Published on September 28, 2015

5 Questions With: Helen Pass, MD

By Helen A. Pass, MD, FACS, Co-Director, Breast Center, Chief of Breast Surgery

Helen Pass1.What are your biggest interests related to breast surgery?

While I see patients with both breast cancer as well as non-cancerous breast conditions, as a fellowship trained cancer surgeon my practice is primarily focused on patients with breast cancer. Special areas of interest include: oncoplastic breast surgery
(using plastic surgical techniques to improve the cosmetic outcome); breast cancer at extremes of age (the very young and elderly patients); male breast cancer; use of chemotherapy and endocrine therapy prior to surgery (neoadjuvant treatment); breast cancer in pregnancy; breast cancer in men; and recurrent breast cancer. I also specialize in managing complex cases, including women with who have breast cancer in more than one site in either or both breasts.

2.What is the most rewarding part of taking care of breast patients?

I chose to limit my practice to the treatment of those with breast cancer and benign breast conditions, because of the positive impact that appropriate screening, early detection, and high-quality care can make. The majority of patients with breast cancer live! It is a privilege to guide them through their journey and to focus not only on providing the most advanced care available anywhere, but also to work collaboratively with them to ensure their return to wellness.

3.What recent advancements in breast cancer care do you find to be the most important?

One of the most exciting aspects of being a breast surgeon is that care of breast disease is always improving. There have been many advances that have changed how we care for patients with breast cancer. These include the ability to use less invasive procedures and spare more normal tissue (for example, nipple and skin sparing mastectomies), the ability to save the majority of the lymph nodes in most patients (sentinel lymph node biopsy), the ability to use plastic surgical techniques to improve the cosmetic outcome (oncoplastic surgery), and the ability to use genomic profiling of the tumor to make personalized treatment recommendations.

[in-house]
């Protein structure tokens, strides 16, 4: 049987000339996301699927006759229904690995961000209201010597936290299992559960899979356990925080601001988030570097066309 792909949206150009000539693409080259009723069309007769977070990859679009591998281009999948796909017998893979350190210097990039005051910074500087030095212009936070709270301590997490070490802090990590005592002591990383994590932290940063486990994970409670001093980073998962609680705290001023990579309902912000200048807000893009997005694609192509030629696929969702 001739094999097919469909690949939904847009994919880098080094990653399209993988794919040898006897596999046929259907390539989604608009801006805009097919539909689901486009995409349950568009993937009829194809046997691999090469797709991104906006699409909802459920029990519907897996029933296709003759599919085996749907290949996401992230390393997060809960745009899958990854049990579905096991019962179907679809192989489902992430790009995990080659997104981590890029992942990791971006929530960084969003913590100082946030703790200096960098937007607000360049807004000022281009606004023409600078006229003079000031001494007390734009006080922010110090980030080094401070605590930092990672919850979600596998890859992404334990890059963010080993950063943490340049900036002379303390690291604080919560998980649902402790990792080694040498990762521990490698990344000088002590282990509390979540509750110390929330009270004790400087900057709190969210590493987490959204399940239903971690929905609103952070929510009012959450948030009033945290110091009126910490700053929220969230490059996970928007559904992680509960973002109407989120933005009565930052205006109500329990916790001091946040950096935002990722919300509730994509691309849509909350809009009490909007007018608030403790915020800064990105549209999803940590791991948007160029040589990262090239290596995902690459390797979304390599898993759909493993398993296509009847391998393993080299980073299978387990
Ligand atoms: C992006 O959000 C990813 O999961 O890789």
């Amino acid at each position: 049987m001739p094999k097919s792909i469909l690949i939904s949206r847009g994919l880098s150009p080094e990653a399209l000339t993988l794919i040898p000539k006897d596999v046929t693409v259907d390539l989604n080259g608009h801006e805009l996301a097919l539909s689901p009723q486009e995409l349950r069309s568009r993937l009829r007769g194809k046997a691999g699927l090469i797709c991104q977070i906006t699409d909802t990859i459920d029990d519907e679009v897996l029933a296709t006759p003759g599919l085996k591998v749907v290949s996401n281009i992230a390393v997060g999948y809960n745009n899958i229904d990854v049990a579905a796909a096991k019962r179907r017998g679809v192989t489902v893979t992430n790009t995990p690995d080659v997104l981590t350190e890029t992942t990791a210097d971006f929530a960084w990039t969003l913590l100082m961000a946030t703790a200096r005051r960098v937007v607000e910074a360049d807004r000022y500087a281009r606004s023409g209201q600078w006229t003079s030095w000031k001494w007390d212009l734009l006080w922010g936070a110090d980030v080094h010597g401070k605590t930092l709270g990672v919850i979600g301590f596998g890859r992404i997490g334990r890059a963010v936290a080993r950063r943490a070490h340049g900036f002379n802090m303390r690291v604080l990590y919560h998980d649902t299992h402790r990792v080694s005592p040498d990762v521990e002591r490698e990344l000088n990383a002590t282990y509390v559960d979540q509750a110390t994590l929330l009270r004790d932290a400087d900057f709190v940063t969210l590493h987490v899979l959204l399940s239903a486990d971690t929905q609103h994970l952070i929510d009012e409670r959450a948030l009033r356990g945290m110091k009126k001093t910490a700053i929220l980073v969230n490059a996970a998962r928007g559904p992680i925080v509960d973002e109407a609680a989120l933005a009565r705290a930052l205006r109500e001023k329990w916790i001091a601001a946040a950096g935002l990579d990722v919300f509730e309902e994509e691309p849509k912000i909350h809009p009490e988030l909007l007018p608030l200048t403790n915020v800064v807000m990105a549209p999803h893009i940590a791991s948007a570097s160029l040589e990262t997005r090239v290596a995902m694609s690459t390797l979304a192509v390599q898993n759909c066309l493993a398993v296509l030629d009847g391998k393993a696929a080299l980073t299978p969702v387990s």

The advances in genetics have made it possible to identify people who are at elevated risk for breast cancer and offer then enhanced surveillance and, in appropriately selected individuals, medications and/or prophylactic surgery to reduce risk. The opportunity in this very select group of patients to prevent cancer, rather than treat cancer, is very rewarding.

4.What does compassionate care mean to you?

My philosophy is that the patient is the most important person in the room. I strive to give each patient a comprehensive, compassionate, and personalized plan of care to optimize their breast health. Compassion means not only having empathy and concern, but also having the need to relieve another’s suffering. It motivates me to do everything I can, to help ease a patient’s and their family’s physical, emotional, or spiritual pain. Develop profound levels of serenity, resilience, and creativity

5.What made you want to become a physician and ultimately choose Breast Surgery as your specialty?

I grew up in a medical household. My father was a surgeon, and my mother was a recovery room nurse. From a very early age, I was fascinated with medicine. I gravitated to surgery because it required mastery of both cerebral and technical skills. I ultimately specialized in breast surgery because I enjoyed the opportunity to help patients through an incredibly stressful time, and along the way establish a long-term relationship with them. Moreover, the field continues to evolve and every month there are advances in care reported in the medical journals. These developments means that care continues to evolve and it is incredibly exciting to be a part of this progress.

Reviewed by Helen Pass, MD on September 28, 2015